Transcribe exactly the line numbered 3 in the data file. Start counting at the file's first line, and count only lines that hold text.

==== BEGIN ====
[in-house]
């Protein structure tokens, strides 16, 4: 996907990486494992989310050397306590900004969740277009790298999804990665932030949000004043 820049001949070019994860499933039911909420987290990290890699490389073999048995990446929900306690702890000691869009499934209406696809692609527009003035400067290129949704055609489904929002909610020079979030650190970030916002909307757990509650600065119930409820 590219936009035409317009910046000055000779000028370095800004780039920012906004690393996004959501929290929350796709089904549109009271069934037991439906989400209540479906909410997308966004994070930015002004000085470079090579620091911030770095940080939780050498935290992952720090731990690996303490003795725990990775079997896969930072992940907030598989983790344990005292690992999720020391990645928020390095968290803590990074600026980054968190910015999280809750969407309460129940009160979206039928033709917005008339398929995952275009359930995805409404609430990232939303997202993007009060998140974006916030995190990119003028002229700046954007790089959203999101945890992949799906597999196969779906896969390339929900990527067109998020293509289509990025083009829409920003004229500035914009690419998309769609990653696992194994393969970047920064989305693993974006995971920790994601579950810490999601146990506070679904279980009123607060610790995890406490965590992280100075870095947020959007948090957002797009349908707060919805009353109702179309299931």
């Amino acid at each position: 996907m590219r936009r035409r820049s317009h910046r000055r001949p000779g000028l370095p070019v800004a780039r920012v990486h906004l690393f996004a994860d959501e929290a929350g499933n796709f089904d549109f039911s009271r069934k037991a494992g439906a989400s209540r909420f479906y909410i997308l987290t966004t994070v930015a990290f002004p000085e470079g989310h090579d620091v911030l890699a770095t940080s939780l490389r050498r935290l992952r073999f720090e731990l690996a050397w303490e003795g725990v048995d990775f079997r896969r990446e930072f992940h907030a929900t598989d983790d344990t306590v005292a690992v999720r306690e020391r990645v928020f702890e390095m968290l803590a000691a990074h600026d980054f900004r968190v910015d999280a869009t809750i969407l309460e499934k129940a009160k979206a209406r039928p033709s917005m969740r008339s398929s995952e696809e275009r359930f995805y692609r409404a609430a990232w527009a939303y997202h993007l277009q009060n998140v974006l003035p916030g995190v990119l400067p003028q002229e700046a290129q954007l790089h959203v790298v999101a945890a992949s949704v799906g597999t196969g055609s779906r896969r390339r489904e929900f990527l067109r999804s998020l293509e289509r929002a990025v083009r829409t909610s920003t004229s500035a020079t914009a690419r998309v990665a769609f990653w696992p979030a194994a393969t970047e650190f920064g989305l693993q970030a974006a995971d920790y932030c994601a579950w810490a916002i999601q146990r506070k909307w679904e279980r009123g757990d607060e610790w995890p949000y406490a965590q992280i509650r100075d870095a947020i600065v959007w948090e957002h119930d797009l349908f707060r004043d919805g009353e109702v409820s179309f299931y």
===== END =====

């Amino acid at each position: 996907m590219r936009r035409r820049s317009h910046r000055r001949p000779g000028l370095p070019v800004a780039r920012v990486h906004l690393f996004a994860d959501e929290a929350g499933n796709f089904d549109f039911s009271r069934k037991a494992g439906a989400s209540r909420f479906y909410i997308l987290t966004t994070v930015a990290f002004p000085e470079g989310h090579d620091v911030l890699a770095t940080s939780l490389r050498r935290l992952r073999f720090e731990l690996a050397w303490e003795g725990v048995d990775f079997r896969r990446e930072f992940h907030a929900t598989d983790d344990t306590v005292a690992v999720r306690e020391r990645v928020f702890e390095m968290l803590a000691a990074h600026d980054f900004r968190v910015d999280a869009t809750i969407l309460e499934k129940a009160k979206a209406r039928p033709s917005m969740r008339s398929s995952e696809e275009r359930f995805y692609r409404a609430a990232w527009a939303y997202h993007l277009q009060n998140v974006l003035p916030g995190v990119l400067p003028q002229e700046a290129q954007l790089h959203v790298v999101a945890a992949s949704v799906g597999t196969g055609s779906r896969r390339r489904e929900f990527l067109r999804s998020l293509e289509r929002a990025v083009r829409t909610s920003t004229s500035a020079t914009a690419r998309v990665a769609f990653w696992p979030a194994a393969t970047e650190f920064g989305l693993q970030a974006a995971d920790y932030c994601a579950w810490a916002i999601q146990r506070k909307w679904e279980r009123g757990d607060e610790w995890p949000y406490a965590q992280i509650r100075d870095a947020i600065v959007w948090e957002h119930d797009l349908f707060r004043d919805g009353e109702v409820s179309f299931y």